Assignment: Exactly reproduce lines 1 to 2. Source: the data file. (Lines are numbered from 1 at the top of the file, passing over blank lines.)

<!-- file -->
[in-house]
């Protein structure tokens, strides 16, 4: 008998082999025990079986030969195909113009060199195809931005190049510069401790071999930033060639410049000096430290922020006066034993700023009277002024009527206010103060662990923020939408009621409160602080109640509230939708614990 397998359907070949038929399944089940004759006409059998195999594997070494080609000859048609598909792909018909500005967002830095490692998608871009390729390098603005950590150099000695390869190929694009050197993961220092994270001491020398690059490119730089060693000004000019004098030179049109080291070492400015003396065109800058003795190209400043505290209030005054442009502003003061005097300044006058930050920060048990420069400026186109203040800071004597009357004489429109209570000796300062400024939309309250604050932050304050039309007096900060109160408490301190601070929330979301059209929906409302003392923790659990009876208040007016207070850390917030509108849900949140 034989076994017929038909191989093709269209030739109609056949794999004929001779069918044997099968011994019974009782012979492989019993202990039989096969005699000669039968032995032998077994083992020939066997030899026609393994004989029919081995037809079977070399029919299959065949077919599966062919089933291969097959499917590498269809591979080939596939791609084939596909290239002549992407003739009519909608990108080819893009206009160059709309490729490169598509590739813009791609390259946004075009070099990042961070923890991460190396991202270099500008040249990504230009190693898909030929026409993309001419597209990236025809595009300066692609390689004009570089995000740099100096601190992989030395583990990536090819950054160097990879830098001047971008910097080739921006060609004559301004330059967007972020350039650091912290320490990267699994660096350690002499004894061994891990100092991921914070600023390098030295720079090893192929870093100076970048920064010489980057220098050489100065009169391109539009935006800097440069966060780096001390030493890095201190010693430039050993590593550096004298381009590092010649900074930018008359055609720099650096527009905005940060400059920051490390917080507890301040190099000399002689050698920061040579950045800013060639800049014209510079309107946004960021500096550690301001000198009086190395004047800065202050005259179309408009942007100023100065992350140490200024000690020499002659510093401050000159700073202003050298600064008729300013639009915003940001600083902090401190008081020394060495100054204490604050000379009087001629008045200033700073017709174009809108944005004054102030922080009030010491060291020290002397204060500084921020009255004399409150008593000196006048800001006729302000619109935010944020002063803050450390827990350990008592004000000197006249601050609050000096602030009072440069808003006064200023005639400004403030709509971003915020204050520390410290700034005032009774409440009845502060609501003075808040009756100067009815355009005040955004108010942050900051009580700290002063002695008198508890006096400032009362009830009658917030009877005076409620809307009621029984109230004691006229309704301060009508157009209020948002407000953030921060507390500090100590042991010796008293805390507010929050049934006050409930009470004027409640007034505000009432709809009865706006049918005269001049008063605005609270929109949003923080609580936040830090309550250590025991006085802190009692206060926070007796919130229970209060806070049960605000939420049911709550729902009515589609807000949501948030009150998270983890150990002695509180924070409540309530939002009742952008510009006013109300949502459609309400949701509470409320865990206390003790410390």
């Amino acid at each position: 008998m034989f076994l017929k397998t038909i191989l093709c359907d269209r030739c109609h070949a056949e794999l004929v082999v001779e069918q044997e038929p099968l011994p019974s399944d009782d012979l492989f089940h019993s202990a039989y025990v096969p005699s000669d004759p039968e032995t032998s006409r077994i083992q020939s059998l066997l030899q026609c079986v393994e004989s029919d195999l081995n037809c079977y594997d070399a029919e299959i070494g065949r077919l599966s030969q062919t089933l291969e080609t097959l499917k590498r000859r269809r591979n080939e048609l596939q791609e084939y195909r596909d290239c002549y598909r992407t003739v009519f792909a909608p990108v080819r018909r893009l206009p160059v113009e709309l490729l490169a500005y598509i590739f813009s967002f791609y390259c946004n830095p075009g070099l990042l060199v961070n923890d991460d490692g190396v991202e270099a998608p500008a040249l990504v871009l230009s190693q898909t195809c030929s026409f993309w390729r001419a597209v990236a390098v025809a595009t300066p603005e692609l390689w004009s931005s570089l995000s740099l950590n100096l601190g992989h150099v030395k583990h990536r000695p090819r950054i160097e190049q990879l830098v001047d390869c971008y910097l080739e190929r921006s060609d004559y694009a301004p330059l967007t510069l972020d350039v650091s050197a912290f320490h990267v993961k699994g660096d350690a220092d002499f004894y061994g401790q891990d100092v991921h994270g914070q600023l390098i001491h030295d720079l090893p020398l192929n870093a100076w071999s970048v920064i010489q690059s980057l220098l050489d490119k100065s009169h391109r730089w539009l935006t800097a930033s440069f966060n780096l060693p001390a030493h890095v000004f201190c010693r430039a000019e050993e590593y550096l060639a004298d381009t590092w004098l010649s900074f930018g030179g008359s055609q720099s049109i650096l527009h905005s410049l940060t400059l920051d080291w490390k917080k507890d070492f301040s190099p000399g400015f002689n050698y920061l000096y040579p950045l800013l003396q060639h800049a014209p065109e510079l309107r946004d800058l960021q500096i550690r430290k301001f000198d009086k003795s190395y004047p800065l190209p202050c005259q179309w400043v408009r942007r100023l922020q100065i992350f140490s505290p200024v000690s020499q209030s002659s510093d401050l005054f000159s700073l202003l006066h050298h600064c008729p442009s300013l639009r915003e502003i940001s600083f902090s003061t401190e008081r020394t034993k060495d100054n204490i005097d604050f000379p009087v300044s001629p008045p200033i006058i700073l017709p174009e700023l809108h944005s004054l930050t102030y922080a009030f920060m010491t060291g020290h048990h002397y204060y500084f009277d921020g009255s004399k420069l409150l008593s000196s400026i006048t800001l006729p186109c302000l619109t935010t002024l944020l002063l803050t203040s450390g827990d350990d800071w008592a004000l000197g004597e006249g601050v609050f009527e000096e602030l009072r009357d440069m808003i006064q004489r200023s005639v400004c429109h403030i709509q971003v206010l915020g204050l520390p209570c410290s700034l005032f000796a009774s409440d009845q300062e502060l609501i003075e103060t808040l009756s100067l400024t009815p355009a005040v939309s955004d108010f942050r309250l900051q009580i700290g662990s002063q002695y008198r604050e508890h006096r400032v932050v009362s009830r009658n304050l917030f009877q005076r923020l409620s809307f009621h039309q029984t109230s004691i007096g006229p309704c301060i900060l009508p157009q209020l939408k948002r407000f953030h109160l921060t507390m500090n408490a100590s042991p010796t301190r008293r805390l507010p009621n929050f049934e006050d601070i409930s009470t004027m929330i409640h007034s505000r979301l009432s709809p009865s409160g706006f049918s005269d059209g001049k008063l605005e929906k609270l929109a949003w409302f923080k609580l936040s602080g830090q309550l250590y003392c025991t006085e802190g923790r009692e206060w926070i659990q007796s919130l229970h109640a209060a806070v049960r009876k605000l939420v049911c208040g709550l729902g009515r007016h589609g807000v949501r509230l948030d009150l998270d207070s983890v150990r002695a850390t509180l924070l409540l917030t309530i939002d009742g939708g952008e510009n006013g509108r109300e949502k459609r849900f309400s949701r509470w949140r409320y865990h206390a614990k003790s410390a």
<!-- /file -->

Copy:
[in-house]
């Protein structure tokens, strides 16, 4: 008998082999025990079986030969195909113009060199195809931005190049510069401790071999930033060639410049000096430290922020006066034993700023009277002024009527206010103060662990923020939408009621409160602080109640509230939708614990 397998359907070949038929399944089940004759006409059998195999594997070494080609000859048609598909792909018909500005967002830095490692998608871009390729390098603005950590150099000695390869190929694009050197993961220092994270001491020398690059490119730089060693000004000019004098030179049109080291070492400015003396065109800058003795190209400043505290209030005054442009502003003061005097300044006058930050920060048990420069400026186109203040800071004597009357004489429109209570000796300062400024939309309250604050932050304050039309007096900060109160408490301190601070929330979301059209929906409302003392923790659990009876208040007016207070850390917030509108849900949140 034989076994017929038909191989093709269209030739109609056949794999004929001779069918044997099968011994019974009782012979492989019993202990039989096969005699000669039968032995032998077994083992020939066997030899026609393994004989029919081995037809079977070399029919299959065949077919599966062919089933291969097959499917590498269809591979080939596939791609084939596909290239002549992407003739009519909608990108080819893009206009160059709309490729490169598509590739813009791609390259946004075009070099990042961070923890991460190396991202270099500008040249990504230009190693898909030929026409993309001419597209990236025809595009300066692609390689004009570089995000740099100096601190992989030395583990990536090819950054160097990879830098001047971008910097080739921006060609004559301004330059967007972020350039650091912290320490990267699994660096350690002499004894061994891990100092991921914070600023390098030295720079090893192929870093100076970048920064010489980057220098050489100065009169391109539009935006800097440069966060780096001390030493890095201190010693430039050993590593550096004298381009590092010649900074930018008359055609720099650096527009905005940060400059920051490390917080507890301040190099000399002689050698920061040579950045800013060639800049014209510079309107946004960021500096550690301001000198009086190395004047800065202050005259179309408009942007100023100065992350140490200024000690020499002659510093401050000159700073202003050298600064008729300013639009915003940001600083902090401190008081020394060495100054204490604050000379009087001629008045200033700073017709174009809108944005004054102030922080009030010491060291020290002397204060500084921020009255004399409150008593000196006048800001006729302000619109935010944020002063803050450390827990350990008592004000000197006249601050609050000096602030009072440069808003006064200023005639400004403030709509971003915020204050520390410290700034005032009774409440009845502060609501003075808040009756100067009815355009005040955004108010942050900051009580700290002063002695008198508890006096400032009362009830009658917030009877005076409620809307009621029984109230004691006229309704301060009508157009209020948002407000953030921060507390500090100590042991010796008293805390507010929050049934006050409930009470004027409640007034505000009432709809009865706006049918005269001049008063605005609270929109949003923080609580936040830090309550250590025991006085802190009692206060926070007796919130229970209060806070049960605000939420049911709550729902009515589609807000949501948030009150998270983890150990002695509180924070409540309530939002009742952008510009006013109300949502459609309400949701509470409320865990206390003790410390």